Toshiba Corp incoming President and chief executive Satoshi Tsunakawa (L) and incoming chairman Shigenori Shiga during a news conference at the company headquarters in Tokyo, Japan
Toshiba Corp incoming President and chief executive Satoshi Tsunakawa (L) and incoming chairman Shigenori Shiga during a news conference at the company headquarters in Tokyo, JapanReuters/Issei Kato

Toshiba announced the nomination of a new chief executive officer on Friday in a bid to rebuild the company's brand and gain trust of the stakeholders after last year's $1.3 billion accounting scandal left the electronics giant in a challenging position. Sixty-year-old Satoshi Tsunakawa, who was the former head of Toshiba's medical equipment division and an executive VP, is likely to succeed Masashi Muromachi as the CEO next month.

The replacement of Muromachi by Tsunakawa will be finalised at a shareholders' meeting in late-June. Muromachi took the charge of the company last July after a series of senior executives, including former CEO Hisao Tanaka, had resigned over links to the accounting scandal. Muromachi will remain a part of the management as a special advisor as Tsunakawa takes upon his new role.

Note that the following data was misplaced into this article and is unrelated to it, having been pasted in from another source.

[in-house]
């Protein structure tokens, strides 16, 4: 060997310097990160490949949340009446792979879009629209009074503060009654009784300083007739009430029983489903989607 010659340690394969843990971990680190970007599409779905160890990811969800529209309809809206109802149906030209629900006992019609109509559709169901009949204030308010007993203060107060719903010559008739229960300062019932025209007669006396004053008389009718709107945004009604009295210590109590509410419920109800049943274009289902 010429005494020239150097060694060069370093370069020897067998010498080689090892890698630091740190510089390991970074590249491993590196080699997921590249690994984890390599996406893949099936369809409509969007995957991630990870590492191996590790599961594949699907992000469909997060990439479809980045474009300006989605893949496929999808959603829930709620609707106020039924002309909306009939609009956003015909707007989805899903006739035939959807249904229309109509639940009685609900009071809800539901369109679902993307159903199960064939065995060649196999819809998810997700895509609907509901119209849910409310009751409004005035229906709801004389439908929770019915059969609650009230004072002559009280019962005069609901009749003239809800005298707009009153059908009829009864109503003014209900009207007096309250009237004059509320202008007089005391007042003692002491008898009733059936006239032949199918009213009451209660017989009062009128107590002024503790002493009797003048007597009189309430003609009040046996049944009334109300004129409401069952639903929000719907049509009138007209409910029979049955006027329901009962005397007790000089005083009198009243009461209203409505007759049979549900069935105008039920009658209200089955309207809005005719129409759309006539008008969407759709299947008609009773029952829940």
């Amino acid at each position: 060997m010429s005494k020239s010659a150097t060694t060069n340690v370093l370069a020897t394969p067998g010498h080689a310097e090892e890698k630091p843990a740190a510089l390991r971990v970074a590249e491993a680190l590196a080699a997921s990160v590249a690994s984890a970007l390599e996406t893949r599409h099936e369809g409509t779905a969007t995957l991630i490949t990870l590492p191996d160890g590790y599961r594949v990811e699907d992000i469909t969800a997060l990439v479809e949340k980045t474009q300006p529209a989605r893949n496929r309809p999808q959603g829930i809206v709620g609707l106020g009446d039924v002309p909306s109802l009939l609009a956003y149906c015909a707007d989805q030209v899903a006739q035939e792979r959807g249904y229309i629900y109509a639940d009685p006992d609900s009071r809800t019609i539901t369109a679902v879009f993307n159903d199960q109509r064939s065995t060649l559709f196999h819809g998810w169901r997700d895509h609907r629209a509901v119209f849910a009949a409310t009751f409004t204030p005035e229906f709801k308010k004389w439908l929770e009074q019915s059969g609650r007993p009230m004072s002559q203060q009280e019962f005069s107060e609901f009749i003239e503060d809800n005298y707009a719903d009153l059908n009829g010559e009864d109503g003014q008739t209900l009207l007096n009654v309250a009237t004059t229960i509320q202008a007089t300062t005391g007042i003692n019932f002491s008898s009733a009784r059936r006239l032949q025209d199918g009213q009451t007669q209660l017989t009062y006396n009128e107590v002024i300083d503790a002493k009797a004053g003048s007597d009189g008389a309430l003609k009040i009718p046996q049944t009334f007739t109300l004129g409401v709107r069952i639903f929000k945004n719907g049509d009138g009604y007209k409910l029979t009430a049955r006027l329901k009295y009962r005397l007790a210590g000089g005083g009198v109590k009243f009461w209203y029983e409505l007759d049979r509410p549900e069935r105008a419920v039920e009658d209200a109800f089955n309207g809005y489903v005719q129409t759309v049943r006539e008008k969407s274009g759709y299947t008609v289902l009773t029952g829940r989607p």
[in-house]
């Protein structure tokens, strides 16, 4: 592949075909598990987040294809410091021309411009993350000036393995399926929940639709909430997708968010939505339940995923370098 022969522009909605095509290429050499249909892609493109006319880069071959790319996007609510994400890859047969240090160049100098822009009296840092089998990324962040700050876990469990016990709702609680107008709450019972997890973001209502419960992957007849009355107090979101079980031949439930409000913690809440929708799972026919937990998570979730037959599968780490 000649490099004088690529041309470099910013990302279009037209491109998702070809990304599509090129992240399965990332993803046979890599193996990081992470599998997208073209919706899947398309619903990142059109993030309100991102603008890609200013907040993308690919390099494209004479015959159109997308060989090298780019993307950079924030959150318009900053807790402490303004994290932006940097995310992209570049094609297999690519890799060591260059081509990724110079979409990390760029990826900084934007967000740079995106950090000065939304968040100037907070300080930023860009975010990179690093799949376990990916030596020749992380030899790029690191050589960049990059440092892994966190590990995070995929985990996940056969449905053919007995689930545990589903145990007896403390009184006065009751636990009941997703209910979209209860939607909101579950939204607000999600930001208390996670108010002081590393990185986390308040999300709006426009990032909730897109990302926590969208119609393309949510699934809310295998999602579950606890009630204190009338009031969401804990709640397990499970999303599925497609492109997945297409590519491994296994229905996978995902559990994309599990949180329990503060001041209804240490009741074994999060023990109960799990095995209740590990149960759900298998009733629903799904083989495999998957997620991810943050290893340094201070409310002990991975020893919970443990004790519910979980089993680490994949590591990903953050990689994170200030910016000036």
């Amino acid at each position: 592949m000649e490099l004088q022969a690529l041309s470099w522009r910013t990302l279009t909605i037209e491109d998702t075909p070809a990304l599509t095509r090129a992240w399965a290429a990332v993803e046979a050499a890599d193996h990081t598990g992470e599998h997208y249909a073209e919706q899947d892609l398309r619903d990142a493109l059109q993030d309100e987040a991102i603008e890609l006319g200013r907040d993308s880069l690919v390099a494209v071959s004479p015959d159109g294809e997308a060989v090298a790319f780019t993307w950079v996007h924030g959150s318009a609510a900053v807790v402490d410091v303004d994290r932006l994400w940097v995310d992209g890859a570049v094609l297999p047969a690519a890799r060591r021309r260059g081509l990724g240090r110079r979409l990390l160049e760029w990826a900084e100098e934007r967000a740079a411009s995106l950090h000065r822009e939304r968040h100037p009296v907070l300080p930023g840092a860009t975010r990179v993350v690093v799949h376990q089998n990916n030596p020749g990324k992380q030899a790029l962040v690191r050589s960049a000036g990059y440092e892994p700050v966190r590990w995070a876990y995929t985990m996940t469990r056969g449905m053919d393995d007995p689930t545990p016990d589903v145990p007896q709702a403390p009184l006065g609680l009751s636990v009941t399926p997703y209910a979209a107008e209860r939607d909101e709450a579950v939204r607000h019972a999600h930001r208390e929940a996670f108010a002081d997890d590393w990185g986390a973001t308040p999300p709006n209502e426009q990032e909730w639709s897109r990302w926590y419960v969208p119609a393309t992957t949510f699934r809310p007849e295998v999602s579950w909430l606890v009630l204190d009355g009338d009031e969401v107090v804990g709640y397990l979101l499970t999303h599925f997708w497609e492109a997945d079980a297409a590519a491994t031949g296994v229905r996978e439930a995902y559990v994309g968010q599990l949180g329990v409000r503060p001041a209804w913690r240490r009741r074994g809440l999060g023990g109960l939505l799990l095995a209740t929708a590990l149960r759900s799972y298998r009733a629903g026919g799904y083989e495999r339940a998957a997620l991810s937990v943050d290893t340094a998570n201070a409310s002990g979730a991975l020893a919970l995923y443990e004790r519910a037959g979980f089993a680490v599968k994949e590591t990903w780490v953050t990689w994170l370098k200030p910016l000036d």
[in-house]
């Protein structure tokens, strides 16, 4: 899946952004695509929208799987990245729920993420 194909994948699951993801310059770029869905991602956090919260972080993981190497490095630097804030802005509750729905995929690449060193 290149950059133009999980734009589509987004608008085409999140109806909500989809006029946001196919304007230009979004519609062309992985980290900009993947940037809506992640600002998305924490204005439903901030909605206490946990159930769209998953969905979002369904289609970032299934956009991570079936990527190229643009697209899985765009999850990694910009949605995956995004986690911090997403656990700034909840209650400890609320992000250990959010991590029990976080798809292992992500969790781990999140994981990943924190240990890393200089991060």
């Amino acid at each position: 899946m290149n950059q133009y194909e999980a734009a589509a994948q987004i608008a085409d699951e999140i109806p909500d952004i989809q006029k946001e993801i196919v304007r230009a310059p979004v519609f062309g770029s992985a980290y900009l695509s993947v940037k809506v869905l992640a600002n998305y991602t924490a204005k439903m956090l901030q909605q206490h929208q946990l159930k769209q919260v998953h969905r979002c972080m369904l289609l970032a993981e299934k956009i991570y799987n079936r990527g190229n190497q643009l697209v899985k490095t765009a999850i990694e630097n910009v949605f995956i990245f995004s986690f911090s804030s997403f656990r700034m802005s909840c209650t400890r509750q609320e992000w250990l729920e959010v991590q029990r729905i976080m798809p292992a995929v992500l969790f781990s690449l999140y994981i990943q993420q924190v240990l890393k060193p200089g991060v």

"My biggest task would be to rebuild trust from stakeholders and transform the company under our new action plans," Tsunakawa said during a press conference on Friday, according to Reuters. "I would place the most immediate priority on beefing up the capital base."

Tsunakawa has maintained a strong track record during his tenure in the company. He joined in 1979, and has worked at Toshiba's healthcare division for most of his tenure. He is also credited for helping grow the medical equipment unit into a profit churner. In March, Toshiba agreed to sell its medical unit TMSC to Canon for ¥688 billion ($6.1 billion).

Toshiba's accounting scandal had besieged the company's image in its home country as well as in international markets. The company had overstated profits by $1.3 billion for seven years between 2008 and 2014, according to CNET.

Tsunakawa has already started steering the company's financial status towards a positive trend by laying out straight-cut strategies. Tsunakawa said his priority was to improve the company's finances and focus on the three key businesses of energy, memory chips and social infrastructure, the Wall Street Journal reported.

The company recently revealed plans to invest ¥360 billion ($3.2 billion) to set up a new semiconductor manufacturing unit in Japan, as a part of its restructuring efforts to overcome losses.

Toshiba also announced on Friday that its senior executive, VP Shigenori Shiga, was nominated to become chairman.